Good things are happening for Mizzou when do-it-all senior Marcus Murphy gets touches

Marcus Murphy is out to prove he's more than just an electric return man for the Tigers. 

L.G. Patterson/AP

COLUMBIA, Mo. — Missouri senior Marcus Murphy earned his reputation as an elusive playmaker in the return game, where he’s been a starter when healthy since arriving in Columbia.

Now in his final season, the 5-foot-9 all-purpose back is out to prove he can also be a consistently reliable option out of the backfield. If he’s still got some extra time and energy, he might even play some receiver because hey, why not?

"As long as I have the ball in my hands, I just try to make a play," Murphy says. "I really take pride in being a playmaker, getting a lot of the momentum going, motivating the guys to come and get it going."

He’s continued to excel in that role this season, beginning with a much-needed 102-yard kickoff return after South Dakota State had cut the Tigers’ lead to 21-18 in the third quarter of the season opener. Last week at Toledo, Murphy caught a touchdown pass and totaled more than 100 yards of offense in a second straight game for the first time in his stellar career.

Murphy’s workload in the backfield doubled from his sophomore to junior season, and he responded by more than doubling his career highs with 601 yards and nine touchdowns on the ground. He led the team with 1,425 all-purpose yards, but his 92 carries still ranked third on the team behind feature back Henry Josey and this year’s starter, Russell Hansbrough.

Josey’s graduation left a big hole, even with Hansbrough clearly ready to step up as a starter. The Tigers’ spread-out, fast-paced offense requires at least two quality tailbacks to run effectively for four quarters, and Murphy’s talents make him a perfect fit.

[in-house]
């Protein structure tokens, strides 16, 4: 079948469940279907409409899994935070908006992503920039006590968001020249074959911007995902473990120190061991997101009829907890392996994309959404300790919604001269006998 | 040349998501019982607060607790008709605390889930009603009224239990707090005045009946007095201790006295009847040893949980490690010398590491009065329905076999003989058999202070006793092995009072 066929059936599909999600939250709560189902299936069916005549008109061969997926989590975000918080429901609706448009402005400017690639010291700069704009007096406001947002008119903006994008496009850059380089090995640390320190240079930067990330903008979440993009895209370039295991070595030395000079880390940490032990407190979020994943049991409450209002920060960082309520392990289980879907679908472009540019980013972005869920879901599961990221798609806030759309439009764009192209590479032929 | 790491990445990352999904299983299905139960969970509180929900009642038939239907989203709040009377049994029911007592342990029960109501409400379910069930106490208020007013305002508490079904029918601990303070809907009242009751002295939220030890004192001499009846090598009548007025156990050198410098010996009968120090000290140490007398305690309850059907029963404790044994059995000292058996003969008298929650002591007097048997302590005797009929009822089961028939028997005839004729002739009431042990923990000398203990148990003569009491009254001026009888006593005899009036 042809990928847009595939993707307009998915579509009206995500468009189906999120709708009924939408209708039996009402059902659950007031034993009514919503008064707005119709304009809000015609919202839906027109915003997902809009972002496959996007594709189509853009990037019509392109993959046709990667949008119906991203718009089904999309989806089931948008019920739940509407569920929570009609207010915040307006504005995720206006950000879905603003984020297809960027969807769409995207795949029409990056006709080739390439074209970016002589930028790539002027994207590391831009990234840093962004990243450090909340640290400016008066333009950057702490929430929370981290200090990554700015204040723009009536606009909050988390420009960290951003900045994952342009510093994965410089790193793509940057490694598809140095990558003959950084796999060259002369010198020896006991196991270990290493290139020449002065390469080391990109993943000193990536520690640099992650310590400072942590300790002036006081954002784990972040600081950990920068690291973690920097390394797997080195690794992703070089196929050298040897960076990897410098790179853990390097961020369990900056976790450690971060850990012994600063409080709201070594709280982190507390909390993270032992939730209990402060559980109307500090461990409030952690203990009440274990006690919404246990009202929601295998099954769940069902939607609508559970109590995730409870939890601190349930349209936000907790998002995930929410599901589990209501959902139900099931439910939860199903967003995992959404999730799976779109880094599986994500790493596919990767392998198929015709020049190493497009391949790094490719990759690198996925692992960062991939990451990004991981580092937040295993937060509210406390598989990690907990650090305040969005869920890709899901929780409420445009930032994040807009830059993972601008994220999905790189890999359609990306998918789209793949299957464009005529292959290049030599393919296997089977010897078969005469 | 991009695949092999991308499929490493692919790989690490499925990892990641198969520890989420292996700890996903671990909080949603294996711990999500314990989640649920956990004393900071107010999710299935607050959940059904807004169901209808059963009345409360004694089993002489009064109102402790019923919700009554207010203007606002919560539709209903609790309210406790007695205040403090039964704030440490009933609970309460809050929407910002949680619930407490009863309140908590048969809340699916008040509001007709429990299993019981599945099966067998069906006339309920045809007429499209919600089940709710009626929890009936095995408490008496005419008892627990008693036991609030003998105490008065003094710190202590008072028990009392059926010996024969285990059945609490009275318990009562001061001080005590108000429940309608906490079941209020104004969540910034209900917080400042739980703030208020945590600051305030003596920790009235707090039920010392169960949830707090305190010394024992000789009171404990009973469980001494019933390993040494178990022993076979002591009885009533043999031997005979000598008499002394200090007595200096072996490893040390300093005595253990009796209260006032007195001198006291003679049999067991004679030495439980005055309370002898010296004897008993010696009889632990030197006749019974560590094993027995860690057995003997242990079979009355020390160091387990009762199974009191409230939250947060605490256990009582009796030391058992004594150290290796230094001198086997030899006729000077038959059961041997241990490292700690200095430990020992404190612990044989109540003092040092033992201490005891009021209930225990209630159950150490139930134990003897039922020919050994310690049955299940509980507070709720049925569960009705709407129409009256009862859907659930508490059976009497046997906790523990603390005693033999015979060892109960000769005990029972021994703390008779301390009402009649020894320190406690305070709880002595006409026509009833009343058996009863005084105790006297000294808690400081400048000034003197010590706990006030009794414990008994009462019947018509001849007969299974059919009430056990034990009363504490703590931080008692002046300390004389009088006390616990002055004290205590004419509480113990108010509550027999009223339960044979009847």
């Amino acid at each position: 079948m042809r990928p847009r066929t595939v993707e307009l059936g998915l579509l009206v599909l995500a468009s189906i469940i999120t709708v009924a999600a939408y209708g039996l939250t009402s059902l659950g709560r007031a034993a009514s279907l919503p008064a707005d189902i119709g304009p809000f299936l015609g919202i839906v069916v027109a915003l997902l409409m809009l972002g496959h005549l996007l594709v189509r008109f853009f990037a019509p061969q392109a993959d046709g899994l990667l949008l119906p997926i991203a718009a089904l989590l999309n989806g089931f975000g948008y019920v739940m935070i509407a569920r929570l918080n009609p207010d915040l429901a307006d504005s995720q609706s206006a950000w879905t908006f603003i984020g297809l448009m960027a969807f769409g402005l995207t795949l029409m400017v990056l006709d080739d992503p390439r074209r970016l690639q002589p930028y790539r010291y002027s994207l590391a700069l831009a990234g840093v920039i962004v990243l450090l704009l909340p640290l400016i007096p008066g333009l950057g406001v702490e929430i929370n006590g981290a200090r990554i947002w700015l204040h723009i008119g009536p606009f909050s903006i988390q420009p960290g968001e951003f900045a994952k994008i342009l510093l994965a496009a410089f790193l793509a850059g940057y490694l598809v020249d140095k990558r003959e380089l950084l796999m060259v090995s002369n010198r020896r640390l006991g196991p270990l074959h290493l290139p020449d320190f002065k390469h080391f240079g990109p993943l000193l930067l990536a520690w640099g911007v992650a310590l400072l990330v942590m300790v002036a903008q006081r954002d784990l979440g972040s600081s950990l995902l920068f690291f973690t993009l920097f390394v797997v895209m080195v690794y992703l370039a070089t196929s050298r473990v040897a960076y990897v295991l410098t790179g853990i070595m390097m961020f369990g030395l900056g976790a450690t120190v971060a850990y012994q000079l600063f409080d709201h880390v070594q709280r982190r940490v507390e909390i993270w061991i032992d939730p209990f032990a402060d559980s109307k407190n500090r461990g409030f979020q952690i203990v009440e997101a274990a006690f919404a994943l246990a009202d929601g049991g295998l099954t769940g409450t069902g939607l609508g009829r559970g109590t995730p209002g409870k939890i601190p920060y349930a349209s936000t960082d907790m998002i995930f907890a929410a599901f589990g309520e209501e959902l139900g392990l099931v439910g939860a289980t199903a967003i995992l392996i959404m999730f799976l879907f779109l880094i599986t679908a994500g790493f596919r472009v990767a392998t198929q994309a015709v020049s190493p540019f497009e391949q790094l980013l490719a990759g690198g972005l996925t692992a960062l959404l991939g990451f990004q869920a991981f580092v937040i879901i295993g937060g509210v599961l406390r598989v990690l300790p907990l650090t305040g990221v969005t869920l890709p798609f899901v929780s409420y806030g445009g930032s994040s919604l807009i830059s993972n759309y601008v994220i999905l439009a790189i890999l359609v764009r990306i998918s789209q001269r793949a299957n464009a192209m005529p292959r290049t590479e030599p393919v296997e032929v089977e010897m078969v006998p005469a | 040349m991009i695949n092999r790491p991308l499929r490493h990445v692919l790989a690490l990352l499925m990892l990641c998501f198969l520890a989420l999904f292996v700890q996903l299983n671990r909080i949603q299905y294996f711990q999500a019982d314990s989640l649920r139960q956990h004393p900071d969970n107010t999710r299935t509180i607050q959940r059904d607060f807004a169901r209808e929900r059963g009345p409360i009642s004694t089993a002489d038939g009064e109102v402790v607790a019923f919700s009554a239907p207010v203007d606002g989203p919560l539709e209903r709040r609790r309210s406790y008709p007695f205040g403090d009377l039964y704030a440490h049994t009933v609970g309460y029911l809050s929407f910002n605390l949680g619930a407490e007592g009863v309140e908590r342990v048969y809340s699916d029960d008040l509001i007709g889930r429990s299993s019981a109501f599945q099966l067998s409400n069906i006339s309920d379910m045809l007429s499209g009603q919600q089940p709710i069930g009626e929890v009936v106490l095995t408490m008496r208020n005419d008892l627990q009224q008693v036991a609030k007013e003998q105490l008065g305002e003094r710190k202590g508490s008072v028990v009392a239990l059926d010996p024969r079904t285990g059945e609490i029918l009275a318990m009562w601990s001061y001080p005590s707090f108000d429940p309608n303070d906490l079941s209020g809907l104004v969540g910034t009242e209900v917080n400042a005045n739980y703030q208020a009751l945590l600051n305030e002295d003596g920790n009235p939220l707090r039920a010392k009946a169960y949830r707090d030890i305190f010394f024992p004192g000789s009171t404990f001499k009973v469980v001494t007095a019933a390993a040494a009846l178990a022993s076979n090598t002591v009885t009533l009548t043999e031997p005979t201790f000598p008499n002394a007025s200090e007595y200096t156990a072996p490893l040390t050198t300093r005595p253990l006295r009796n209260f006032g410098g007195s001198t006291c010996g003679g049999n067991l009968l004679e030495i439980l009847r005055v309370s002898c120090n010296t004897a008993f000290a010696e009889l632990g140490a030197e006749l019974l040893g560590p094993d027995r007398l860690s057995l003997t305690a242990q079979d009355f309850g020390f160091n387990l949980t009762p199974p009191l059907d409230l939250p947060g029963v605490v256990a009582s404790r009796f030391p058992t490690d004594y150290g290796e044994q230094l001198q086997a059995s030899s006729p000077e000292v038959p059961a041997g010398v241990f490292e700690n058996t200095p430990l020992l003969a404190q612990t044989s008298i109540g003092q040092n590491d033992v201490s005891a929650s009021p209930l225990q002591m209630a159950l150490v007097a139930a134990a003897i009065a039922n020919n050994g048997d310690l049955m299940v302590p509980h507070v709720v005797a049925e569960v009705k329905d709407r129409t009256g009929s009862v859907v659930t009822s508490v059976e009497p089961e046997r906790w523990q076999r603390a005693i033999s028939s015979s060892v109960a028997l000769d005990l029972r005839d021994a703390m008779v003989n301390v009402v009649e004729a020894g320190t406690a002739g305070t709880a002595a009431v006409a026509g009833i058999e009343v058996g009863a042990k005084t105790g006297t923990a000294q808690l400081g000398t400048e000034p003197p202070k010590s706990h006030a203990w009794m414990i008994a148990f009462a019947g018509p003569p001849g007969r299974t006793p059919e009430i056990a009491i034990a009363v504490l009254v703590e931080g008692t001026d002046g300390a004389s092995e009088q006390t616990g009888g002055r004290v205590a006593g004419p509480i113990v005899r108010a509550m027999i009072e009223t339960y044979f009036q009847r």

"One reason why I think we’ve been a reasonably good running football team the past few years is because we try to keep those guys fresh," Pinkel said. "They’re not as big as some of the backs, but they’ve got great quickness and speed and explosiveness, and we try to make sure they are fresh when they’re in there so you can get their top speed and quickness all the time."

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Few players in the SEC can match the top gear possessed by Murphy, a preseason All-American selection as a kick returner. In an offense loaded with athletes capable of breaking big plays, a strong argument can be made that he is the Tigers’ most explosive threat.

Wide receivers Darius White and Bud Sasser may be challenging that notion after taking advantage of Maty Mauk’s willingness and ability to throw the ball downfield in the first two weeks of the season. That success has often encouraged opposing defensive backs and even linebackers to take a few steps back, opening up other weapons for Mauk.

"That opens up for not only Murph but for Jimmie (Hunt) and Sean (Culkin) inside, too, and that’s a big thing," said Mauk, who was named the SEC Offensive Player of the Week after throwing for five touchdowns and rushing for another in Saturday’s 49-24 win over Toledo. "If Murph’s got the ball in his hands, there’s no doubt he can score every time he touches it."

Pinkel expects Hansbrough and Murphy to get something close to equal carries at least until the return of Morgan Steward, one of the team’s fastest players and perhaps the most physical option at 210 pounds. But Pinkel says Steward’s hip injury will keep him out at least a couple more weeks.

That might mean fewer looks at receiver for Murphy, who hasn’t lined up wide often in Mizzou’s first two games. But he’s still working hard to sharpen his route running after catching six passes for 61 yards out of the backfield in two games.

Murphy is happy to show off a turf burn on the upper part of his right arm he earned at Toledo, but so far it’s the only reminder of all the extra wear and tear that comes with getting 15 to 20 touches per game. That feels like just about the perfect number for the senior, who is eager to step up and lead his team any way he can.

"I’m watching a lot more film," says Murphy, who took a medical redshirt as a sophomore in 2010. "I’ve got a lot more free time to focus on just football, just trying to pick the guys up and just having as much fun as I can for my last year."

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